c) Then we know that if $\displaystyle A$ is an open set in $\displaystyle Q$ (in our case) is said to be an open application if $\displaystyle \pi ^ {-1} (\pi (A))$ will be open. Then we take $\displaystyle A = A_1 \cup A_2$ where $\displaystyle = A_1 (A \cap I_1) \cup (A \cap I_2)$ as a general case assuming that none of the parties are empty. Similarly $\displaystyle A_2 = (A \cap U_1) \cup (A \cap U_2)$. At this point we compute $\displaystyle \pi(A) = \pi(A_1) \cup \pi (A_2) = I_1 \cup I_2 \cup A_2$ and then $\displaystyle \pi ^ {-1} (\pi (A)) = I_1 \cup I_2 \cup A_2$ and since $\displaystyle I_1$ and $\displaystyle I_2$ are closed the application $\displaystyle \pi$ can not be open. In fact, the application will be closed (if $\displaystyle A_2$ is closed).
Good, assuming your readership will understand that you are using the fact that since $\displaystyle Q/\sim$ is connected there exists no nontrivial clopen sets.

Good job overall!

3. ## Re: Exercise with homeomorphism, open and closed: topology

Perhaps, following the rules of the forum I do not respond to my thread before 24 hours, however I want to thank you Drexel28.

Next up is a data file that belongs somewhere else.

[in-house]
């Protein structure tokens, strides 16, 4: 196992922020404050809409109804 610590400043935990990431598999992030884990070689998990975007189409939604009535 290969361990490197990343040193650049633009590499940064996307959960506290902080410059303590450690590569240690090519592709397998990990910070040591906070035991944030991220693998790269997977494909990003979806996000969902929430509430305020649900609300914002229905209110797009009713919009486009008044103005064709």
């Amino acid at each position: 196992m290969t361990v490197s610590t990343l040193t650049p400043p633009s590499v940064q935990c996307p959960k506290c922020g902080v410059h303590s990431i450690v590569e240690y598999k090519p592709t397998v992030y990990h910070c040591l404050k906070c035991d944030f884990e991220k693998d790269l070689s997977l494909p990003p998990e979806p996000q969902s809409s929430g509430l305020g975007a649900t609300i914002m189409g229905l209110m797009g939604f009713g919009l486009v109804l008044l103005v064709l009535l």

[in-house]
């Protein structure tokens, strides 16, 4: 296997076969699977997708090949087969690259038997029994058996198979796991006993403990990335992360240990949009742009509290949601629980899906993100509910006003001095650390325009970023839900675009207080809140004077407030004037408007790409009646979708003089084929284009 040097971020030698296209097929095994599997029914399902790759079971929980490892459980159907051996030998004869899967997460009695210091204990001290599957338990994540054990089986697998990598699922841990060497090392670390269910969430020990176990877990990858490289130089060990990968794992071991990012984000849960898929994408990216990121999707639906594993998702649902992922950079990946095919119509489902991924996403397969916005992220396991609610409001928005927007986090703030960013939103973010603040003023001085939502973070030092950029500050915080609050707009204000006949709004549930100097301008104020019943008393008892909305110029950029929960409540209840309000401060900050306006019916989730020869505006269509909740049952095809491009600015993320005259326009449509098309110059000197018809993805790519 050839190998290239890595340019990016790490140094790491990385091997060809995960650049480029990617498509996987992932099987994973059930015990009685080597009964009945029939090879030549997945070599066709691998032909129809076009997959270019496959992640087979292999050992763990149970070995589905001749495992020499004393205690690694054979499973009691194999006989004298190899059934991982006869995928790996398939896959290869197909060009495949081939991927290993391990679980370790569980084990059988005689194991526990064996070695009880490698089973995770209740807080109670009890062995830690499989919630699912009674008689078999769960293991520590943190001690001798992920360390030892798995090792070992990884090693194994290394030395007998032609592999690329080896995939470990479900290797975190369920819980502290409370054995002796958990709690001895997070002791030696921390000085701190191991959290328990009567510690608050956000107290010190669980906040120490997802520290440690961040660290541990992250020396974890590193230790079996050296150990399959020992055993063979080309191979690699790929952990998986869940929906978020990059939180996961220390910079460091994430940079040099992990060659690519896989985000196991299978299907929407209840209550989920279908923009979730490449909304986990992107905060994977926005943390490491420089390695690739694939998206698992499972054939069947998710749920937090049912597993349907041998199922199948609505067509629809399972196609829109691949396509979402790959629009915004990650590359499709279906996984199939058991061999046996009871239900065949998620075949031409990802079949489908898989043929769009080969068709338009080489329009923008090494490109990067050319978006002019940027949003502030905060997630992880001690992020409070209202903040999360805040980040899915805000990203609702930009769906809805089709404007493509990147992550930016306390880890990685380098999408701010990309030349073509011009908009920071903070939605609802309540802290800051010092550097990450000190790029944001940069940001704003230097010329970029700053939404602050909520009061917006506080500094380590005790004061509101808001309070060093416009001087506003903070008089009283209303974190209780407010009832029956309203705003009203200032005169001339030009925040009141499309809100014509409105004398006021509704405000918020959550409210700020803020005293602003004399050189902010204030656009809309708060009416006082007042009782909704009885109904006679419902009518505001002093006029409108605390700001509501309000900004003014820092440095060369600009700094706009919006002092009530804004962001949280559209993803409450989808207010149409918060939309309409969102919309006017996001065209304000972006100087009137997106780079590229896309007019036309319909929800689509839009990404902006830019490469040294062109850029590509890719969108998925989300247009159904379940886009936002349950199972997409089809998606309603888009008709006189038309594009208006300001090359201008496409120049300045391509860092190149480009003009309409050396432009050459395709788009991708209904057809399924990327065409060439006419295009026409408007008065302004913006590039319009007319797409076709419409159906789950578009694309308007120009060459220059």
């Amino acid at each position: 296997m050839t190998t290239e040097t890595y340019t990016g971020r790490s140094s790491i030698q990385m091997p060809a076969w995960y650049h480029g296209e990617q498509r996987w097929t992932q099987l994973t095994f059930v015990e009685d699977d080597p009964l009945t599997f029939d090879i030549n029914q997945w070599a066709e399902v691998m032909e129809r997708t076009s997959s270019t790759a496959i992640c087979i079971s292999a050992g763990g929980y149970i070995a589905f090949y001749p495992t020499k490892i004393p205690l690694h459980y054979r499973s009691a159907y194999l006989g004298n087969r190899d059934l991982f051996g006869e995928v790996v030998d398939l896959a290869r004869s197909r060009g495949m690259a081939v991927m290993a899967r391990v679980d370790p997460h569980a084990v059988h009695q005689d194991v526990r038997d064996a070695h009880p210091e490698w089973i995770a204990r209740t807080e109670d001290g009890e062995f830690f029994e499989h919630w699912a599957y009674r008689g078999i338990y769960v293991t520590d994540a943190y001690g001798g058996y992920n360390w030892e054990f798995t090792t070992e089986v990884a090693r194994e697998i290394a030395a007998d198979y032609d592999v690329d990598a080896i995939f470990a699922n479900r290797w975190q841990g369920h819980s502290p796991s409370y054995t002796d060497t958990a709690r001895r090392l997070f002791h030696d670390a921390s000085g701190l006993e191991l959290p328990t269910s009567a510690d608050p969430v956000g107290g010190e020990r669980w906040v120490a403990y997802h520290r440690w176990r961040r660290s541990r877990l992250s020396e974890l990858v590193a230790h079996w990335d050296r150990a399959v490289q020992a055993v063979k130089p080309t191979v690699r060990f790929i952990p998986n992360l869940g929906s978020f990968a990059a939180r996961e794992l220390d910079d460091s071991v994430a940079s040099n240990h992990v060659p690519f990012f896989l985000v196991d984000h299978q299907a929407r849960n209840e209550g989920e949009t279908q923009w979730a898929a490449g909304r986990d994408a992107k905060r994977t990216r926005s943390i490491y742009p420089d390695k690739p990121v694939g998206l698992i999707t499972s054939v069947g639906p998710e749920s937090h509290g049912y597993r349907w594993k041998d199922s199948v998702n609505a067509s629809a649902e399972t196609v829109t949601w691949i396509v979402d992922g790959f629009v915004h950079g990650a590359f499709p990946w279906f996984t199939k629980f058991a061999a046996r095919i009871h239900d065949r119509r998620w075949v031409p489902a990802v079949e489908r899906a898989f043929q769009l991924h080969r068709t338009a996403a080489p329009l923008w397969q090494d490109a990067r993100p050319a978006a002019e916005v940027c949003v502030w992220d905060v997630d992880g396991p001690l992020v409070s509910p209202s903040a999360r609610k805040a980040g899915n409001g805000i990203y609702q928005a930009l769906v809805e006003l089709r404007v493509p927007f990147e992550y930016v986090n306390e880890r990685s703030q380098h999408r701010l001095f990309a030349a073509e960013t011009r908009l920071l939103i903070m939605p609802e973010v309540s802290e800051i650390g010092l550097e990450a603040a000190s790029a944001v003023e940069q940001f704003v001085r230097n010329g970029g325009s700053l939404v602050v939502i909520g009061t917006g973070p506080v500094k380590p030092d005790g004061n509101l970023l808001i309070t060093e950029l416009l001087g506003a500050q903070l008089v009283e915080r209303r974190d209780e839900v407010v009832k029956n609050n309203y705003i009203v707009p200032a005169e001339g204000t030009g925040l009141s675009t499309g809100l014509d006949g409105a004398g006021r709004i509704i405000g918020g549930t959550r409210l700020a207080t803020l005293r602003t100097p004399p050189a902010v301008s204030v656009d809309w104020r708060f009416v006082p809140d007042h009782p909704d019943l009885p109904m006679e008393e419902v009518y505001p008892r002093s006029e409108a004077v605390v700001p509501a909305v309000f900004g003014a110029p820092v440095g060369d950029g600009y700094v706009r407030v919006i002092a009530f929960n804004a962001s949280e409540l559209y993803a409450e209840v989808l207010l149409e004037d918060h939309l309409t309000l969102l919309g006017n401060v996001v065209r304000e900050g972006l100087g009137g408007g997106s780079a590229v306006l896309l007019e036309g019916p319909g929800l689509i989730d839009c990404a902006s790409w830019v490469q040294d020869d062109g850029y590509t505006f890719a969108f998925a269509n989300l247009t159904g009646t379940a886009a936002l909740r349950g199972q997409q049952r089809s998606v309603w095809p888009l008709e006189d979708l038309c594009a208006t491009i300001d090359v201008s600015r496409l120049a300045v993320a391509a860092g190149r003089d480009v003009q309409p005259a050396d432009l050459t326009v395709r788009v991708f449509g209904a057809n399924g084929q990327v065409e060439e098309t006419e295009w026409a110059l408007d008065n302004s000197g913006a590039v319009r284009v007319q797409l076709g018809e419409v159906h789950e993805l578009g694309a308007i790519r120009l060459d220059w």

About the question b) of the exercise I agree totally with you, but I prefer to answer the differents questions of the exercises independently (when it is possible of course). Thank you again.

4. ## Re: Exercise with homeomorphism, open and closed: topology

Originally Posted by mameas
Perhaps, following the rules of the forum I do not respond to my thread before 24 hours, however I want to thank you Drexel28.
About the question b) of the exercise I agree totally with you, but I prefer to answer the differents questions of the exercises independently (when it is possible of course). Thank you again.
No haha, you can respond as soon as you like! And if you want to thank a user merely press the thank you button in the bottom left corner of their post.